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Tuesday, December 2, 2014

To alter child's behaviour, it is important to follow the child

If you have read the last month's blog on five levels of learning, you will understand that the school mainly helps the child in learning at a cognitive level ( Level 1 to 3). But some alternative schools, like Waldorf and Montessori, also help the child in developing the 'appropriate behaviours' by following the child.  Here is one example that happened in a Montessori.

In Montessori, adults ( or teachers) are taught to follow the child. This example of learning, described below, occurred at the dining table of a Montessori.

Two children, let us call them Neil and Saket, were eating their tiffin on the dining table. Neil had brought Sabudhana Khicdi , which Saket loves very much. Saket therefore asked for a tbsp of Khichdi to Neil. Neil refused. Saket asked the Montessori Adult to intervene. In such situations, Montessori adult takes a back seat and follows the child. So she asked Saket to directly request Neil. Saket again requested Neil for Khichdi. 

After sometime, Neil gave him a tbsp of khichdi. Saket ate it. But he asked for more. Saket was not eating his tiffin. He kept on looking at Neil's tiffin. He even tried once/twice to directly take the Khichdi from Neil's tiffin. Neil blocked Saket's hand. Saket continued to request, very emotionally. After sometime, Neil again gave him a tbsp of Khichdi. Saket ate it quickly and again asked for more. Then he waited for Neil to give him Khichdi. Neil again gave him a tbsp after some time. Again Saket ate and waited. This drama continued for 10-15 minutes. During this 10-15 minutes, Neil gave him 5-7 tbsp of Khichdi. Saket continued to ask for more but also waited. Neil, who normally does not finish his tiffin, ate his full tiffin that day. Saket waited until his Khichdi was over and then he opened his tiffin. 

What did Saket learn? First, he learnt to request for something which he wanted. Generally children do not learn this. When they want something, they grab it, pull it or cry when they do not get it. Saket avoided these three actions and continued to request in a very right tone. Two, Saket learnt to wait patiently for Neil until he gave. This is perhaps the most difficult habit to learn. Patience. Saket learnt to practice 'patience'. More than anything this habit determines the extent to which the 'potential' of a child unfolds.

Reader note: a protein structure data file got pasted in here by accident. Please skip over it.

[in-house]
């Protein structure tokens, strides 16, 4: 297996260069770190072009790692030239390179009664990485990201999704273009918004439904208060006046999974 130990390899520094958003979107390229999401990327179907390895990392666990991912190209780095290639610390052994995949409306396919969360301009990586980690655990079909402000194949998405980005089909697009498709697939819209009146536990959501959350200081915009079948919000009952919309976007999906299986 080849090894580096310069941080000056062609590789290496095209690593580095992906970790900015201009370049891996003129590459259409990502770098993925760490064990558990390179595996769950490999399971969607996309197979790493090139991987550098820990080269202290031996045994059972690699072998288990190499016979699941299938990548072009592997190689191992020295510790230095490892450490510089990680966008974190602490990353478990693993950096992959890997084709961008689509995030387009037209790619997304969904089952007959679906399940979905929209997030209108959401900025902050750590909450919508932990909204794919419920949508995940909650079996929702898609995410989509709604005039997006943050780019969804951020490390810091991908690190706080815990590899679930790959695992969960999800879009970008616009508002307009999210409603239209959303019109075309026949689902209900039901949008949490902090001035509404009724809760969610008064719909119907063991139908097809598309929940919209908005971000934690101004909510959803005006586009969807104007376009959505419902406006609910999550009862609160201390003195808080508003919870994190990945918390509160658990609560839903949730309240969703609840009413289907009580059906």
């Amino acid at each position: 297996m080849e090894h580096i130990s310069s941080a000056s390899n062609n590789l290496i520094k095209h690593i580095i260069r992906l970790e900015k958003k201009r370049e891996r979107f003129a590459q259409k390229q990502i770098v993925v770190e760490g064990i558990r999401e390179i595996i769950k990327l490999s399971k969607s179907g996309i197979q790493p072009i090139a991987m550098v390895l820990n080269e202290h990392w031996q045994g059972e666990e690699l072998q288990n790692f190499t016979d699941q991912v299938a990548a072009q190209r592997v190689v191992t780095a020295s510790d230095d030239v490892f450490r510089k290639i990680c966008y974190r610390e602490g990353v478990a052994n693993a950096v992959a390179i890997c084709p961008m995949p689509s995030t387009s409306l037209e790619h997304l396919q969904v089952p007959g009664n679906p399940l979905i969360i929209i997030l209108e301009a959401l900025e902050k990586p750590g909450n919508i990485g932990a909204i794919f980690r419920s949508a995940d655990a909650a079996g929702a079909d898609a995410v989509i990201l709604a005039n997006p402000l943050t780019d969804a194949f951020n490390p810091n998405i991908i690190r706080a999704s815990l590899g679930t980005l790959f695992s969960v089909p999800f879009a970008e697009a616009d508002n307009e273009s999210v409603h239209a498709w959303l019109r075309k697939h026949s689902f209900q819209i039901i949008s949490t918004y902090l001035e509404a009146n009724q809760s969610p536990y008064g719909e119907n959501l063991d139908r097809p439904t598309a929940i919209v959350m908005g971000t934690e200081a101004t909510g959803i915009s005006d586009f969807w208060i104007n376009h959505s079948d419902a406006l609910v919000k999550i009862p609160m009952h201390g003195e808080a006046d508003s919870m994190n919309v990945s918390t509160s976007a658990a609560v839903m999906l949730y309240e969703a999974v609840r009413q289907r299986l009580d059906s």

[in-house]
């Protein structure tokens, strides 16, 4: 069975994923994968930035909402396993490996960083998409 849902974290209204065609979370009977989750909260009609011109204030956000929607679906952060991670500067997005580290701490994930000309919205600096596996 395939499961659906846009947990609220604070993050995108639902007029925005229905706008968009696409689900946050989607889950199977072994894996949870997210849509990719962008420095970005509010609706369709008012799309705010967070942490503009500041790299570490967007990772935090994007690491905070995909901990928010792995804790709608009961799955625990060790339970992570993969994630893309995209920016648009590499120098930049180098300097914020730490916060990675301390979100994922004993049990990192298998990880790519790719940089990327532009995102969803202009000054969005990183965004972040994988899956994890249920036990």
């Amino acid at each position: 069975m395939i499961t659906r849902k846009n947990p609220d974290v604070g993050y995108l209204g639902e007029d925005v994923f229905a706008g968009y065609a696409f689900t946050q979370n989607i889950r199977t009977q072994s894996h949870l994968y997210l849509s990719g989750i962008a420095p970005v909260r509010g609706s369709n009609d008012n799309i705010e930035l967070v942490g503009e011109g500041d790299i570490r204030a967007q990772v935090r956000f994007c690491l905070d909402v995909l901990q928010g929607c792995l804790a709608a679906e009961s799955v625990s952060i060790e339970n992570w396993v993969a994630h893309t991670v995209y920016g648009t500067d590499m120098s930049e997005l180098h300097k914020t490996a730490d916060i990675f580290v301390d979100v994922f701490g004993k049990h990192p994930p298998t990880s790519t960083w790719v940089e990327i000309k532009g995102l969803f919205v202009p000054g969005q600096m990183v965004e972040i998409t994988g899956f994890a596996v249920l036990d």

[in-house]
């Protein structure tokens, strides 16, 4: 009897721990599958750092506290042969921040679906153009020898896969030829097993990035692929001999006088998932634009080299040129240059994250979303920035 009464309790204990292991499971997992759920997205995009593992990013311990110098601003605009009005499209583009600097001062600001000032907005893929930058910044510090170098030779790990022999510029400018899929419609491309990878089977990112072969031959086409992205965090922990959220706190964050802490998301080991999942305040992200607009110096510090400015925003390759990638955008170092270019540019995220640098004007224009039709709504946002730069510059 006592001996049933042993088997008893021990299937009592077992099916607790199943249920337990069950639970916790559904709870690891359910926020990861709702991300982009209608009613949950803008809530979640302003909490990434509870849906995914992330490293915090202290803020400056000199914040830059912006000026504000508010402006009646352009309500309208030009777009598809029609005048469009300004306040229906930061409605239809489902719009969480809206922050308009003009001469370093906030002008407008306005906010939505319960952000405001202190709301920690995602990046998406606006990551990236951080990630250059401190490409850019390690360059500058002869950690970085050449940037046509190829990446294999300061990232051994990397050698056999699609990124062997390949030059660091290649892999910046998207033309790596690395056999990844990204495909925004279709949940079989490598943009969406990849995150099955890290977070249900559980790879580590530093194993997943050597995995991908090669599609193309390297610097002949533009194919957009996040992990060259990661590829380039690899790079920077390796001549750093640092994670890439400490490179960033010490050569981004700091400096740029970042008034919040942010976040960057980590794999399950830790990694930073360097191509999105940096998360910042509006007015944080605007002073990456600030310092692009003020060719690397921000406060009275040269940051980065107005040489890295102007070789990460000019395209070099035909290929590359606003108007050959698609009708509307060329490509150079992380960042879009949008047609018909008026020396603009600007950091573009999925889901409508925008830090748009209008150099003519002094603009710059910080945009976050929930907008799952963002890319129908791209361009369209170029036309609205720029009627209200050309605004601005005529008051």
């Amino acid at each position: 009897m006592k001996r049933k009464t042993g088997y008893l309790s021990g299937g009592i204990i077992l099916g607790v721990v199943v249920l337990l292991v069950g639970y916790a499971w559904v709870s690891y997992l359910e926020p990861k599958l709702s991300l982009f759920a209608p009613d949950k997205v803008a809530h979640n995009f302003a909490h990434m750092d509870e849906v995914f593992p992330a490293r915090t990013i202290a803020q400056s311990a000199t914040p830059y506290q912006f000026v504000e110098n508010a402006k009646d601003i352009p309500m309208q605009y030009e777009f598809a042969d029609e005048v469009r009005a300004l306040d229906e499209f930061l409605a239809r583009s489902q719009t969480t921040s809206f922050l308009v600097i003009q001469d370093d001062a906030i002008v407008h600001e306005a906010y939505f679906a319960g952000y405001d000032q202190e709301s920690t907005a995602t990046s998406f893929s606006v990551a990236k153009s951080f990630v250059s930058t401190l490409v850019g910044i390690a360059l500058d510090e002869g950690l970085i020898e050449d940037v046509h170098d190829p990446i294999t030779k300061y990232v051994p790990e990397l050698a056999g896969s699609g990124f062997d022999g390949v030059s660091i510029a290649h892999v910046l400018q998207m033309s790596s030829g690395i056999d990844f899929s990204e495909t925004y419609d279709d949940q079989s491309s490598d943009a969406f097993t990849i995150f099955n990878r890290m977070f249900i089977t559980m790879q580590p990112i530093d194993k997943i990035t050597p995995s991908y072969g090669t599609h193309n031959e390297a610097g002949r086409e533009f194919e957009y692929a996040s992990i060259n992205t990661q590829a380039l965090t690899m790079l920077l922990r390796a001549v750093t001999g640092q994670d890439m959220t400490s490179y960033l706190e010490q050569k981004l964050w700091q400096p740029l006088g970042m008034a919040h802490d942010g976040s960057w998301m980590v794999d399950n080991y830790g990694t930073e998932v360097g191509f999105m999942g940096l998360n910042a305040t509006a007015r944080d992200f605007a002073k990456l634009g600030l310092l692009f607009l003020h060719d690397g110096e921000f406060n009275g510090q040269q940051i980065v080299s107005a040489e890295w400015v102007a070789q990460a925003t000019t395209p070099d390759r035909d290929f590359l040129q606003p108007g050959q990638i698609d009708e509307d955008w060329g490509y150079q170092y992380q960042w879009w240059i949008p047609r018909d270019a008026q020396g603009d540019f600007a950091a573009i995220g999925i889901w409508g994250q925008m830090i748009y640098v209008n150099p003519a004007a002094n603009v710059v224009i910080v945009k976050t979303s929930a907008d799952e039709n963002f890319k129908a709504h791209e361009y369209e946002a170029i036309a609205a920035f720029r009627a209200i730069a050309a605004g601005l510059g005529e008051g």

What did Neil learn? First, he learnt to 'share'. Neil is an independent child when it comes to eating. He neither asks for any 'food item' from others, nor does he 'give' it to others. For the first time in 4 months, time he 'gave', even though it was little. Surprisingly, 3 days after the event, he brought in Khichdi and gave it to Saket without being requested. No amount of 'cajoling' would have helped Neil's behaviour to change to 'sharing'. Second, he also learnt that 'requesting' for some food item is OK. Next day, Neil asked for a 'cheese dosa' from another girl student. Neil had changed his behaviour.

Many parents want their children to change their child's behaviour, for instance, the habit of sharing, waiting for someone, or requesting before shouting. But they resort to wrong methods - instructing, cajoling, black-mailing, or exhorting. Parents do not know that they cannot change their child's behaviour just by 'instructing' the child. Parents can only 'enable' the conditions and hope that the child learns from it.

Unfortunately, parents are too biased to notice learning situations.  For instance, when i told the above example later to parents, many fathers and mothers said that they would have asked their child 'not to ask for any food item' ( like Saket did). They think that it is akin to begging. Some parents also said that they would have asked their child to 'share'.

Some parents have intuitive sense of what should be done in a situation. But most parents do not know how to enable such 'dense situations' that are ripe for learning. Such dense situations - where emotions and real events happen - are required for learning. Once the situation has been 'enabled', it is important to step back and not interfere in the learning process by letting the 'biases' interfere. In the above example, Montessori adult ( or teacher) watched the proceedings without making any comment. She just followed the children. She was careful to see that Saket did not 'put' his hand in the tiffin of Neil, for instance. Neither did she ask Saket to eat his own tiffin and not 'ask' for anything.

This is a paradox. If you want to change the child's behaviour, it is important to 'follow the child', instead of leading the child. Many parents want to inculcate the right 'culture' ( or what they call 'Sanskar' in marathi or Hindi) in their children, but they do not know how.  Instead of following the child, they constantly try to lead the child.

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